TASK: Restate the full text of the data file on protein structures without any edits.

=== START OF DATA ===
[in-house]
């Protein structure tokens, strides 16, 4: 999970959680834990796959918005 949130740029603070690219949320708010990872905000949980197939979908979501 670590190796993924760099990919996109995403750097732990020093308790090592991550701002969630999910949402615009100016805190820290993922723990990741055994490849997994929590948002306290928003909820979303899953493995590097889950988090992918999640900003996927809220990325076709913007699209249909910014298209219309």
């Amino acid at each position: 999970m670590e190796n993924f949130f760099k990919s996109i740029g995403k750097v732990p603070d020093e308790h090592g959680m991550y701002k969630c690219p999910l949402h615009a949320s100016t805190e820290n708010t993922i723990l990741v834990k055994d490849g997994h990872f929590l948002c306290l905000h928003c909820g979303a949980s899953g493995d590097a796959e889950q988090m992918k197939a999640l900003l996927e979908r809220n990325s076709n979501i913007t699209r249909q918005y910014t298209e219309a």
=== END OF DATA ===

[in-house]
């Protein structure tokens, strides 16, 4: 999970959680834990796959918005 949130740029603070690219949320708010990872905000949980197939979908979501 670590190796993924760099990919996109995403750097732990020093308790090592991550701002969630999910949402615009100016805190820290993922723990990741055994490849997994929590948002306290928003909820979303899953493995590097889950988090992918999640900003996927809220990325076709913007699209249909910014298209219309």
């Amino acid at each position: 999970m670590e190796n993924f949130f760099k990919s996109i740029g995403k750097v732990p603070d020093e308790h090592g959680m991550y701002k969630c690219p999910l949402h615009a949320s100016t805190e820290n708010t993922i723990l990741v834990k055994d490849g997994h990872f929590l948002c306290l905000h928003c909820g979303a949980s899953g493995d590097a796959e889950q988090m992918k197939a999640l900003l996927e979908r809220n990325s076709n979501i913007t699209r249909q918005y910014t298209e219309a």